The 21st century will be the Asian Century. From the century of nations, the Asian Century will be known as the ‘century of cities.’ In the old world system, trade and dialogue of cultures used to dominantly converge in the Mediterranean and the Atlantic. But today there is a shift. With the booming population and the emergence and rise of new markets and industries in Asia, the Asia Pacific is fast becoming the world’s center of trade. If you rotate the map of the world, our country is in the strategic center of Asia Pacific. The Philippines is also strategically located such that it is a perfect gateway for global companies to launch their presence in the Asean region. As in the case of the development site, multinational companies are already investing and establishing their factories in the special economic zones. The Philippines is considered to be the “Crossroads of the Pacific” due to its location between the fast-growing Asian countries and the Americas. It was the center of trade in the Pacific and it was made to be a strategic point of other countries to expand their influence across Asia Pacific as did the Spaniards when they colonized the Philippines for hundreds of years and the United States when they established military bases in Subic and Clark.

    Other than its very promising economy, the Philippines’ strength is its people. The country ranks the second most populous country in the Southeast Asian region with a total population of 103 million as of 2016 based on World Bank data. The Philippines also ranks fourth in terms of human capital development—this pertains to the ability to develop the skills and knowledge of the people in a country—as it scored 64.36 in the World Economic Forum’s Global Human Capital Index report as of 2017. Meanwhile, the Philippines ranks as the top country in terms of gender parity with a score of 0.790 based on the 2017 Global Gender Gap Report. All of these show that the Philippines has competitive advantage in the Southeast Asian region.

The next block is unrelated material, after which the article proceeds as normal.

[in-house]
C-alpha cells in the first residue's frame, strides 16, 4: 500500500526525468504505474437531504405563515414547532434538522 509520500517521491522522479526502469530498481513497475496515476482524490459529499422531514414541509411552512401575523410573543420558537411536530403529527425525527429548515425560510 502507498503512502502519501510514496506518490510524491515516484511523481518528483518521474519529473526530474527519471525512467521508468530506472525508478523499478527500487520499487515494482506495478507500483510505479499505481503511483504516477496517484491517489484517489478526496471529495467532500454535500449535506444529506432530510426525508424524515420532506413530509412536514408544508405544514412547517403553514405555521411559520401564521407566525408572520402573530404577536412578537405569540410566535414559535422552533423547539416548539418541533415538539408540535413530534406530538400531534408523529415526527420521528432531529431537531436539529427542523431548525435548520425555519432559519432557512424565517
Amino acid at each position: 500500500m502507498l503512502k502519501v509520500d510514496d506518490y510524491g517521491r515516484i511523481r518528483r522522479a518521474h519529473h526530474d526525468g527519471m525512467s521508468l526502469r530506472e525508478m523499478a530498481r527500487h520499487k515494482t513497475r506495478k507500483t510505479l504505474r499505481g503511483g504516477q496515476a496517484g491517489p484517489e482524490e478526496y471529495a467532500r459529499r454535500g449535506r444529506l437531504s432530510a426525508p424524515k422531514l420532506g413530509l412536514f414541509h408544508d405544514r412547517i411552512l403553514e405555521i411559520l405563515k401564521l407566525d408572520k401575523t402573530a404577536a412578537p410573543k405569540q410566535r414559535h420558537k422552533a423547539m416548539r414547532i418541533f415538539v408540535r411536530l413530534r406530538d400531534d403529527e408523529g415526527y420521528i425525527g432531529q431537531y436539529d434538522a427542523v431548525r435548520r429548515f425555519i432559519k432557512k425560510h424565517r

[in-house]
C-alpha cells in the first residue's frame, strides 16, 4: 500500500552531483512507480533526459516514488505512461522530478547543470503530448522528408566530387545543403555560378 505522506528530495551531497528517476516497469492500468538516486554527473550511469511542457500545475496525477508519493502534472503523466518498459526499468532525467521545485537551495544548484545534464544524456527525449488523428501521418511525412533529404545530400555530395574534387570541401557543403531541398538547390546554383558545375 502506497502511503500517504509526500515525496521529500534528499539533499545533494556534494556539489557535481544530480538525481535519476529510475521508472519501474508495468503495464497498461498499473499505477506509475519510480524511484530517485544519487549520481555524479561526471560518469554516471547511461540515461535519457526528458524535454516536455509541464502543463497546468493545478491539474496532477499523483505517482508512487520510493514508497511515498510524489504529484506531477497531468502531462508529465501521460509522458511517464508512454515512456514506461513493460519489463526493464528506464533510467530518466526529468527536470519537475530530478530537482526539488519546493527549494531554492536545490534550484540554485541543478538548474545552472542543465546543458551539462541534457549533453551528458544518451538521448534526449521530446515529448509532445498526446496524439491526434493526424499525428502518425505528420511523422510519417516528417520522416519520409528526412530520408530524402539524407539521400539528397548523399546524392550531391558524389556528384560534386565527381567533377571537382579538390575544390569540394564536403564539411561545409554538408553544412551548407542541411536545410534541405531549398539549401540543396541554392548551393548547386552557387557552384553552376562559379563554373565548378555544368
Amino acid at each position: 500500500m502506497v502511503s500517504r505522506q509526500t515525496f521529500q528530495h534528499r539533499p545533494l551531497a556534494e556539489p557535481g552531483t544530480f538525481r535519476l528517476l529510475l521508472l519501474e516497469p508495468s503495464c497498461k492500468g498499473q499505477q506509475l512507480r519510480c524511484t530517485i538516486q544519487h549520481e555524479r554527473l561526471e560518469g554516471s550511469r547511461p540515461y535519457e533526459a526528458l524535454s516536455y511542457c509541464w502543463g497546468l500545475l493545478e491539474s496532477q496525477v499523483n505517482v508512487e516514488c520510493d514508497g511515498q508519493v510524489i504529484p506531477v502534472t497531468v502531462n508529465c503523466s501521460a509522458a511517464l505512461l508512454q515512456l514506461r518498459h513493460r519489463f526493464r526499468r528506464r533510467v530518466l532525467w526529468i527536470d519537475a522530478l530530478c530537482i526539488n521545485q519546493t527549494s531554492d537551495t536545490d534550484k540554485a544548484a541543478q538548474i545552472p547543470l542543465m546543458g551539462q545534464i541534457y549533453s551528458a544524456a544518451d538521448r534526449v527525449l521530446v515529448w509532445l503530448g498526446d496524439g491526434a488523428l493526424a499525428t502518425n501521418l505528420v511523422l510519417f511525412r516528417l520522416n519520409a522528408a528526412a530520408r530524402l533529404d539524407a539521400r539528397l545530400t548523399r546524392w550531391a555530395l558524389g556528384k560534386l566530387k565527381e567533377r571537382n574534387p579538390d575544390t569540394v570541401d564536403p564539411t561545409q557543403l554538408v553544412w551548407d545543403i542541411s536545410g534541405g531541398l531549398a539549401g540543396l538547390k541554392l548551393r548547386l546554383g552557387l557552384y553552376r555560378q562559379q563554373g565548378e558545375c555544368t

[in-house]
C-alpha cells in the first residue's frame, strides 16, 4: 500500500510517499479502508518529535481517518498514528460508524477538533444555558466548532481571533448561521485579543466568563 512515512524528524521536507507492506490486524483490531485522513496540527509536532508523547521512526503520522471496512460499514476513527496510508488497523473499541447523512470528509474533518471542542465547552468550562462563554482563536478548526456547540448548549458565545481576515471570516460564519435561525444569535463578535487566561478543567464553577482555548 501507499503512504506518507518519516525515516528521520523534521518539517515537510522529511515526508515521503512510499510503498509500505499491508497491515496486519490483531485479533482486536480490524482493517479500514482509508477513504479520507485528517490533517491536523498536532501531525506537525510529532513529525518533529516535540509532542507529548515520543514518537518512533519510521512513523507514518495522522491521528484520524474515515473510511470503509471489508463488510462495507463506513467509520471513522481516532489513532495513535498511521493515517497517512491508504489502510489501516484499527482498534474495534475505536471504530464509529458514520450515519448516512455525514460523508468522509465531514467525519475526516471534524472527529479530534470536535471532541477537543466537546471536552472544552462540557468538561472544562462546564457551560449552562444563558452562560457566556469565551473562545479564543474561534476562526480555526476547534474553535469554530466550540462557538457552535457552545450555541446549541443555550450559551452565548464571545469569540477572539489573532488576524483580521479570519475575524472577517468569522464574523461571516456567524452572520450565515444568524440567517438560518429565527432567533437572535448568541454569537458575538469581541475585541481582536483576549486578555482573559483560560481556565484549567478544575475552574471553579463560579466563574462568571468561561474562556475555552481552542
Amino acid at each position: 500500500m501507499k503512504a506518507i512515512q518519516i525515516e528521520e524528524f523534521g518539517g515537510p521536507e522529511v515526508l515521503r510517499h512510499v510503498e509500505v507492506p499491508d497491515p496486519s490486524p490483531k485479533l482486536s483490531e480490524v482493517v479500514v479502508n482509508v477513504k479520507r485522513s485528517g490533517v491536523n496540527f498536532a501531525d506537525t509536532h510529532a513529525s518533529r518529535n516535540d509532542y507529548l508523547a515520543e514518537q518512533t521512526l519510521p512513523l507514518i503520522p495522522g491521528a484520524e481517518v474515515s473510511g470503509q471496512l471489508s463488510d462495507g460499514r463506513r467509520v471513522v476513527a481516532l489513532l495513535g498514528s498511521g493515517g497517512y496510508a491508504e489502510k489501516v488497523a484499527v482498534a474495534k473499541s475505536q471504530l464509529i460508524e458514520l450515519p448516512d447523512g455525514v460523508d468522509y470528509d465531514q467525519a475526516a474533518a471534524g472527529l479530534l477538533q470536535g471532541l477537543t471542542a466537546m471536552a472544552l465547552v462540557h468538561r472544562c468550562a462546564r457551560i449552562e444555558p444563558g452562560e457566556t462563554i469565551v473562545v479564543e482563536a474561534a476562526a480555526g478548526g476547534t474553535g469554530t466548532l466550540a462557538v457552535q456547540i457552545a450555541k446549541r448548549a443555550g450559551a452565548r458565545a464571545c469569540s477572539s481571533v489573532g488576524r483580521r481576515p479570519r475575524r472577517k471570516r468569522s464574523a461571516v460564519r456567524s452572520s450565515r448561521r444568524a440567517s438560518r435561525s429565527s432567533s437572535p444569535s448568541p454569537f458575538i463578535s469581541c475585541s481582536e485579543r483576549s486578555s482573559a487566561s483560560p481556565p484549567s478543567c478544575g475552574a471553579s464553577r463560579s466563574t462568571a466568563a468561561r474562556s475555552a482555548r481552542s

For certain, there have been issues in achieving sustainability for the country, such as high poverty index, declining forest cover, rapid urbanization, lack of political will and citizen participation. And this is why now is a good time to invest in the Philippines. Whereas the previous administration had weak political will, the present administration has strong political will, and has a great vision for the Philippines. With the Build Build Build program, Philippine infrastructure is sure to take a great leap, making the Philippines a gateway to the Asia Pacific.

    As mentioned, the Philippines is the second most populous country in Southeast Asia. Whereas the world’s leading countries are worrying about their aging populations, the Philippines has in its hands an abundant workforce. Instead of going for population control, the government should go for population distribution. This would not only distribute the urban population, but it would help decongest Metro Manila and disperse its population to other provinces. Projections show that the Philippines would need a hundred more developed cities in order to support the increasing number of people moving into urban areas.

    These are the words of Daniel Burnham when he planned Manila, which can be applied to the whole country:

    “Make no little plans; they have no magic to stir men’s blood. Make big plans; aim high in hope and work, remembering that a noble, logical diagram once recorded will never die, but long after we are gone will be a living thing, asserting itself with ever growing insistence.”